The Quonset Hut was developed during World War II to meet the housing and storage needs of American troops in the South Pacific. The reason for the unique design, however, has long since been forgotten. All most people remember is that they had fewer parts, could be put together quickly and had a long service life. In fact, they lasted so well that after the war they became a dominant force in the agricultural market through the late 1950s.
It is anyone’s guess as to just how many Quonset Huts have been built in North America over the years…certainly that number runs well into the thousands. More pertinent for the purposes of this discussion however, is the present condition of those structures. If, as the photos accompanying this article attest, many Quonset Huts are showing their age, then the subject of this month’s special feature will probably capture the interest of any number of enterprising contractors.
A Quonset Hut in Toledo Ohio
The story begins with the owner of a Quonset Hut building situated in an industrial park in downtown Toledo, Ohio. Although the building had been in service for an extended period of time, and continued to serve the owner well, it was on the verge of being condemned as an eyesore, in spite of the fact there was an ongoing business operating at the site.
This situation led the owner to contact McElroy Metal Inc. sales representative, Dan Myers, of Wapokoneta, Ohio. “The owner simply inquired about the prospect of refurbishing his Quonset Hut building,” says Dan. “At the time, we knew of only one company having any experience in ‘curving’ steel, and they were located on the West Coast. Nevertheless, because we wanted to accommodate the owner, we contacted them and prepared a quote.”
There were, however, a couple of problems. “First, the ‘curving process’ employed by the company we contacted, involved ‘crimping’ the steel,” according to Mark Lawson, a McElroy Metal Sales Manager. “Obviously, that process yielded a less than smooth replacement panel, that was not necessarily eye appealing. Secondly, the cost was substantial – $3.25 per square foot for the finished product, plus freight from the West Coast!” Dan Myers and his associates at McElroy Metal began looking for alternatives.
Curving Standing Seam Roofing
Enter Sam Frey of Frey Roof Systems, who coincidentally is also located in Toledo, Ohio. In recent years Sam had developed a well-deserved reputation for being able to “curve” standing seam roofing for various applications. It was therefore logical that Dan called Sam. After all, he figured if Sam can curve standing seam, surely he could curve corrugated steel as well, right?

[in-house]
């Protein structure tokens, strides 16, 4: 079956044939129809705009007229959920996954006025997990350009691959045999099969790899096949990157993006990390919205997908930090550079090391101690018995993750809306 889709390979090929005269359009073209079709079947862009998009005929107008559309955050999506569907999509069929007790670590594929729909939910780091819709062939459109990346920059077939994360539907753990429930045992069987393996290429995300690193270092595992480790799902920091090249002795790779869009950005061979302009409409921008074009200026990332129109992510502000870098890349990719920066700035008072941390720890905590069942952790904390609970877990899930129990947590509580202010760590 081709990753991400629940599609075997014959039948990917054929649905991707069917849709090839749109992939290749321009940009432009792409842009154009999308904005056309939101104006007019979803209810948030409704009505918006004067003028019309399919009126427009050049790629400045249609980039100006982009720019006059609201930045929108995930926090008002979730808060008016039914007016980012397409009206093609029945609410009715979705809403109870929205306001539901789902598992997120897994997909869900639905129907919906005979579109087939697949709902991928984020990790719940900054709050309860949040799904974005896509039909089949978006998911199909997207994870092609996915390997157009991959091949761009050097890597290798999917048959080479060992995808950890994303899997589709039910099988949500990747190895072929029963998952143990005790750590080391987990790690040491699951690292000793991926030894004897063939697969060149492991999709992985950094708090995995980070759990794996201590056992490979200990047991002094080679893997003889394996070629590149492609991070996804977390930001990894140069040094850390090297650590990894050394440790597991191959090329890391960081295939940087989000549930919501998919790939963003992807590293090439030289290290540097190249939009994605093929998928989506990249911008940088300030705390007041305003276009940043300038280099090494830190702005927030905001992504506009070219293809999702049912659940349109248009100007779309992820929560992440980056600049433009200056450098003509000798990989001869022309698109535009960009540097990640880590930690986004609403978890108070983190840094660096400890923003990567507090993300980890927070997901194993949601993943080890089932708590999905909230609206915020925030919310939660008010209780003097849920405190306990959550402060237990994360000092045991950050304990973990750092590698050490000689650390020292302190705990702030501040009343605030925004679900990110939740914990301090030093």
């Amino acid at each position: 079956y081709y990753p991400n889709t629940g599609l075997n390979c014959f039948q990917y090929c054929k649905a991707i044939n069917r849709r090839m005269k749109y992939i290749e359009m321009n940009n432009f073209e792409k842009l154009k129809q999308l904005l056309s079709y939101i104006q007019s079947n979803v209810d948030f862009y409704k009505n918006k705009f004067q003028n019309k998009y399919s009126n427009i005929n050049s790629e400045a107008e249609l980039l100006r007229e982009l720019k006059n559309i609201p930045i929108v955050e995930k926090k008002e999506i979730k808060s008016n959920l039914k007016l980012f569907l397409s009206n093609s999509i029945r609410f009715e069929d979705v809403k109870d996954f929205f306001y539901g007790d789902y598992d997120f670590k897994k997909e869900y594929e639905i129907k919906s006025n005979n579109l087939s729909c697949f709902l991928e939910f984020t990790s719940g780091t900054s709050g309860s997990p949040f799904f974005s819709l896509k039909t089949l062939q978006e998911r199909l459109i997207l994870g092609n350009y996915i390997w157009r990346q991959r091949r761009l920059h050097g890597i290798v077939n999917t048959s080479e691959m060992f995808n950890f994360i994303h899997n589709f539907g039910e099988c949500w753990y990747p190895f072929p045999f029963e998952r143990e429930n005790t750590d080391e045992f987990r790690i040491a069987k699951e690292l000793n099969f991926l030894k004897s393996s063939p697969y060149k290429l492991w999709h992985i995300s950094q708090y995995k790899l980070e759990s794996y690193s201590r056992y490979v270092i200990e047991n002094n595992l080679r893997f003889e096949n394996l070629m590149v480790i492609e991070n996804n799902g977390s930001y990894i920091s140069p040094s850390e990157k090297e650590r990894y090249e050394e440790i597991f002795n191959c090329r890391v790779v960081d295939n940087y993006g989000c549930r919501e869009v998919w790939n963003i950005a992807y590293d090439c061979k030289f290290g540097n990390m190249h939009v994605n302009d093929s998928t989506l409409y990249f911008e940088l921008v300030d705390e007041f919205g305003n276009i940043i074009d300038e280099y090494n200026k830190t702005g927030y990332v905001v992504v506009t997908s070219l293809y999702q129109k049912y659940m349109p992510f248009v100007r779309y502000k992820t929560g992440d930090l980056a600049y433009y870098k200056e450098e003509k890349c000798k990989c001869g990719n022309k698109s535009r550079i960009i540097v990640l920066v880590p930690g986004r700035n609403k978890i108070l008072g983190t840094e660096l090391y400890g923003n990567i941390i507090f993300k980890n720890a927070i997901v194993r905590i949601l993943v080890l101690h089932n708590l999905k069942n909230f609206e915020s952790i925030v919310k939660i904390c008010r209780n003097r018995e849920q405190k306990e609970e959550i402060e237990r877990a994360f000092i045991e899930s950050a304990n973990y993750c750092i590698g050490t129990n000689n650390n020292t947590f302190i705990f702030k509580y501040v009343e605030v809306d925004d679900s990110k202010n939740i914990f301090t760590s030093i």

Being an enterprising individual, Sam agreed to give it a try. Working with McElroy, he produced a mock-up, ‘curved’ sample from a one foot wide section of the selected panel. This sample was submitted to the building owner, with McElroy standing behind the finished product. “We felt certain we could do as good or better on a full width panel,” notes Dan, “and that was more than acceptable to the building owner, especially when we noted that the cost could be reduced from the $3.25 originally quoted, to just $.40 per square foot. He readily agreed to contract for the retrofit of his 1945 vintage building!”
Now, of course, the owner is ecstatic. The finished retrofit resulted in a “like-new” building which local officials are proud to have in their park.
“We used 24 gauge steel in this instance,” explains Dan. “A thicker steel with less tensile strength is easier to curve than a thinner steel with a high tensile strength. In our original testing, we tried both 29 and 26 gauge, and had a little trouble with it. So we settled on 24 gauge and built the dyes for 24 gauge. After we made the dyes, we ran some 26 gauge and had no problems at all, so long as the tensile strength was down below 50,000 psi.”
No More Crimping
The biggest benefit is elimination of the unappealing look of steel which has been curved using a “crimping” process. Our finished product is far more aesthetically pleasing, and it’s far less expensive too, especially considering freight from the West Coast!”
“The width of this particular building was 40’, and most Quonset buildings are either 30’, 40’, or 50’ widths,” according to Dan. “Other widths have been built of course, but we can produce a “curvature” for just about any width.”
In this case, the 40’ wide building required three (3) 22’ panels with a 24’ radius. The building was 100’ in length, although length was not a consideration, of course. “The panels on the original building were about 10’ long and 2’ wide, so there were a lot of joints,” notes Dan. “People used to paint them. What we have done however, is produce a much smoother, and better looking building, and at very little more cost.”
The sub-structure is comprised of a 4” high Z-section, primarily because a little extra room for insulation was desired. The Z-sections were mechanically attached on 5’ centers, with bat insulation laid in between. Dan is quick to point out that, “This is a big benefit, because these structures are normally very difficult to insulate, but you certainly don’t have to use 4” high spacing. As little as 1” will do the job.”
McElroy Metal is enthusiastic about this concept. “I think the market is tremendous because there are so many of these old buildings out there, and virtually all of them are in need of a face-lift,” says Dan enthusiastically.
“What’s more, we have taken this curving metal technology one step further. Curved steel has application to far more than Quonset Hut retrofit. We can curve steel down to as little as a 3’ radius, and it can either be pre-manufactured and shipped to the job site, or fabricated right on site.”
One thing is certain, we are heading into another cold, hard winter, and progressive builders may well be looking for another opportunity.